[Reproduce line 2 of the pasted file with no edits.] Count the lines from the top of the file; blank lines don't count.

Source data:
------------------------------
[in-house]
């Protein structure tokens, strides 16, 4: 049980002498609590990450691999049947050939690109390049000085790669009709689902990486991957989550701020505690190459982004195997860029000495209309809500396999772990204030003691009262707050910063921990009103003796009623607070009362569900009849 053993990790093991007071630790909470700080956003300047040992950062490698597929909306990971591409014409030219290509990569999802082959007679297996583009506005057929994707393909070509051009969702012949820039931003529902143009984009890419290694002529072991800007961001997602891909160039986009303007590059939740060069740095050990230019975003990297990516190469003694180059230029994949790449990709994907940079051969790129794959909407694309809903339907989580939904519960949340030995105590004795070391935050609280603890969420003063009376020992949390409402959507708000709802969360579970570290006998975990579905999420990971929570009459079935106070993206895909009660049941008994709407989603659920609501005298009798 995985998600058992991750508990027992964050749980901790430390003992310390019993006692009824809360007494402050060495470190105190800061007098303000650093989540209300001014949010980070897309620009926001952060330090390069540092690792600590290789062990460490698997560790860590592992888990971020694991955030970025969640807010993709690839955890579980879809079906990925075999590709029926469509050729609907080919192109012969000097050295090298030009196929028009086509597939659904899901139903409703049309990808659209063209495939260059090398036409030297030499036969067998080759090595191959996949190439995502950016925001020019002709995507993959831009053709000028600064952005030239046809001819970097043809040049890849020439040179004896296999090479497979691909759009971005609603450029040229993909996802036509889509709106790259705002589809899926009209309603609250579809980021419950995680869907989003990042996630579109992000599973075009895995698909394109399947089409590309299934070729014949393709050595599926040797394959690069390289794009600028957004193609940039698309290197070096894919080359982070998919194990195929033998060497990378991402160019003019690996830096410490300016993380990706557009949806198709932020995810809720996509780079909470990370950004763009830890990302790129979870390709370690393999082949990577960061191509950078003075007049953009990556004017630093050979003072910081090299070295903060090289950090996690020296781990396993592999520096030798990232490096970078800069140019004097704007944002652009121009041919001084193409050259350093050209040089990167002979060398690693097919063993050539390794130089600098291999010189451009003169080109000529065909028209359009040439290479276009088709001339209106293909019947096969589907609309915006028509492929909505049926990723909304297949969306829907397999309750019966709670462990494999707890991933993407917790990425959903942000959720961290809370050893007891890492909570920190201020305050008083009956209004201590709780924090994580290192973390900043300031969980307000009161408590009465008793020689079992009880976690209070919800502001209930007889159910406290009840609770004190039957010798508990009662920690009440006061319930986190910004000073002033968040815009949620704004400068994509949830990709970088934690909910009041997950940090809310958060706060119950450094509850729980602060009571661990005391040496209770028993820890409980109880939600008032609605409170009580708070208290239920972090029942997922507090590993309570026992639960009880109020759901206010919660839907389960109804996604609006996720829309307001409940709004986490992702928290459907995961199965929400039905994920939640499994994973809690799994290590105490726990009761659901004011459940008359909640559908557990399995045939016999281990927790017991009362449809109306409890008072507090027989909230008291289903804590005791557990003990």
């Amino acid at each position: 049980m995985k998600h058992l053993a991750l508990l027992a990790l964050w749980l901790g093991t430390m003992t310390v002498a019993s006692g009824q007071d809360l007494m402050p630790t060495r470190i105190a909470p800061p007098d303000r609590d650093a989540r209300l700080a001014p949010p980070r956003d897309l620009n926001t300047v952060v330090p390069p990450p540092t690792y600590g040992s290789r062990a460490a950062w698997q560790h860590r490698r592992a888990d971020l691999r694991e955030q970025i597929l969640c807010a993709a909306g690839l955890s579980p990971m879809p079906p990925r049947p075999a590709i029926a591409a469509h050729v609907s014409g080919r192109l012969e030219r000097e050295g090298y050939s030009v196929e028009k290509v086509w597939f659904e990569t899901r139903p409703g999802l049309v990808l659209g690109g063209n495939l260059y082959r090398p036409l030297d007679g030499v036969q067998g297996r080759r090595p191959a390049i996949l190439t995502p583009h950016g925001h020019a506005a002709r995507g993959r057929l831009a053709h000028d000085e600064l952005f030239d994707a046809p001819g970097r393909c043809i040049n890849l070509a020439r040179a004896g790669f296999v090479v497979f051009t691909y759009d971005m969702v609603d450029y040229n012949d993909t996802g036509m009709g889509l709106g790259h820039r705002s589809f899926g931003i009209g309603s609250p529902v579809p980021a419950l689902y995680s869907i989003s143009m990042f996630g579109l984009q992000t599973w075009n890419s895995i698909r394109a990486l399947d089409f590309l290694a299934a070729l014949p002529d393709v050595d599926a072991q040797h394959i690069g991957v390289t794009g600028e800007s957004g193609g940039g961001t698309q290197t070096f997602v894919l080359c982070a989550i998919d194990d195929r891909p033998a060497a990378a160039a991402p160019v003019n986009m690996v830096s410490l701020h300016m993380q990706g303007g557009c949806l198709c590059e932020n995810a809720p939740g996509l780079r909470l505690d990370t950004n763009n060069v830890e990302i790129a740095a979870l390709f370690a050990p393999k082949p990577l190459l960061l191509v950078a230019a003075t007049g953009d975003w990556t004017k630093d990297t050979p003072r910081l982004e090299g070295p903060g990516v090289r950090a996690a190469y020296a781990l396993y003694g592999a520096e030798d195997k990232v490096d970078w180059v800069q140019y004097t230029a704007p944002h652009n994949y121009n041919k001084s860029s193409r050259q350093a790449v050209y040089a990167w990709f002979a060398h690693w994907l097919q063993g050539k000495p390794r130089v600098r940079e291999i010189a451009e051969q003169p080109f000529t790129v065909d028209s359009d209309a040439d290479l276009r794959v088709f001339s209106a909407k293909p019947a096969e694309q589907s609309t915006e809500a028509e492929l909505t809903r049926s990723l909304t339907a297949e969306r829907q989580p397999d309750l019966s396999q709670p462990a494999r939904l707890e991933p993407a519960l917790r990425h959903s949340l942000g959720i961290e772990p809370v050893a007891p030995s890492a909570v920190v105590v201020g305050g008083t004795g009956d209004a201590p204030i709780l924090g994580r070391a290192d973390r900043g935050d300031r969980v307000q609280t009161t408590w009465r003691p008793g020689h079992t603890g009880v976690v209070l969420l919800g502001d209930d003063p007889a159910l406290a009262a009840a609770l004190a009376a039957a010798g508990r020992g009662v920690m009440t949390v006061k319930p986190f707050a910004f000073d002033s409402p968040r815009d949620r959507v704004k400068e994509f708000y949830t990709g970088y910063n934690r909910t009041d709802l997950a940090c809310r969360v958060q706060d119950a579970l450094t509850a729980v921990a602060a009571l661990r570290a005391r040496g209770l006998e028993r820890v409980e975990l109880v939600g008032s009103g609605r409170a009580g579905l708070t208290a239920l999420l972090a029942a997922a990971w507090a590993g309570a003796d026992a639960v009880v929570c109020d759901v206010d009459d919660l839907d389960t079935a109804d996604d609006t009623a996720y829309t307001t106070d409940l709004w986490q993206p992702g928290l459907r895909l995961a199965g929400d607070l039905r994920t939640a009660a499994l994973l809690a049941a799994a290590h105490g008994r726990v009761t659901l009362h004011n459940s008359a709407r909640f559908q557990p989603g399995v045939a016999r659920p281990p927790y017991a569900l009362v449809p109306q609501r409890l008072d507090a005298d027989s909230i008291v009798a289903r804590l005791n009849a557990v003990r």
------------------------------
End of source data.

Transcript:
């Protein structure tokens, strides 16, 4: 049980002498609590990450691999049947050939690109390049000085790669009709689902990486991957989550701020505690190459982004195997860029000495209309809500396999772990204030003691009262707050910063921990009103003796009623607070009362569900009849 053993990790093991007071630790909470700080956003300047040992950062490698597929909306990971591409014409030219290509990569999802082959007679297996583009506005057929994707393909070509051009969702012949820039931003529902143009984009890419290694002529072991800007961001997602891909160039986009303007590059939740060069740095050990230019975003990297990516190469003694180059230029994949790449990709994907940079051969790129794959909407694309809903339907989580939904519960949340030995105590004795070391935050609280603890969420003063009376020992949390409402959507708000709802969360579970570290006998975990579905999420990971929570009459079935106070993206895909009660049941008994709407989603659920609501005298009798 995985998600058992991750508990027992964050749980901790430390003992310390019993006692009824809360007494402050060495470190105190800061007098303000650093989540209300001014949010980070897309620009926001952060330090390069540092690792600590290789062990460490698997560790860590592992888990971020694991955030970025969640807010993709690839955890579980879809079906990925075999590709029926469509050729609907080919192109012969000097050295090298030009196929028009086509597939659904899901139903409703049309990808659209063209495939260059090398036409030297030499036969067998080759090595191959996949190439995502950016925001020019002709995507993959831009053709000028600064952005030239046809001819970097043809040049890849020439040179004896296999090479497979691909759009971005609603450029040229993909996802036509889509709106790259705002589809899926009209309603609250579809980021419950995680869907989003990042996630579109992000599973075009895995698909394109399947089409590309299934070729014949393709050595599926040797394959690069390289794009600028957004193609940039698309290197070096894919080359982070998919194990195929033998060497990378991402160019003019690996830096410490300016993380990706557009949806198709932020995810809720996509780079909470990370950004763009830890990302790129979870390709370690393999082949990577960061191509950078003075007049953009990556004017630093050979003072910081090299070295903060090289950090996690020296781990396993592999520096030798990232490096970078800069140019004097704007944002652009121009041919001084193409050259350093050209040089990167002979060398690693097919063993050539390794130089600098291999010189451009003169080109000529065909028209359009040439290479276009088709001339209106293909019947096969589907609309915006028509492929909505049926990723909304297949969306829907397999309750019966709670462990494999707890991933993407917790990425959903942000959720961290809370050893007891890492909570920190201020305050008083009956209004201590709780924090994580290192973390900043300031969980307000009161408590009465008793020689079992009880976690209070919800502001209930007889159910406290009840609770004190039957010798508990009662920690009440006061319930986190910004000073002033968040815009949620704004400068994509949830990709970088934690909910009041997950940090809310958060706060119950450094509850729980602060009571661990005391040496209770028993820890409980109880939600008032609605409170009580708070208290239920972090029942997922507090590993309570026992639960009880109020759901206010919660839907389960109804996604609006996720829309307001409940709004986490992702928290459907995961199965929400039905994920939640499994994973809690799994290590105490726990009761659901004011459940008359909640559908557990399995045939016999281990927790017991009362449809109306409890008072507090027989909230008291289903804590005791557990003990």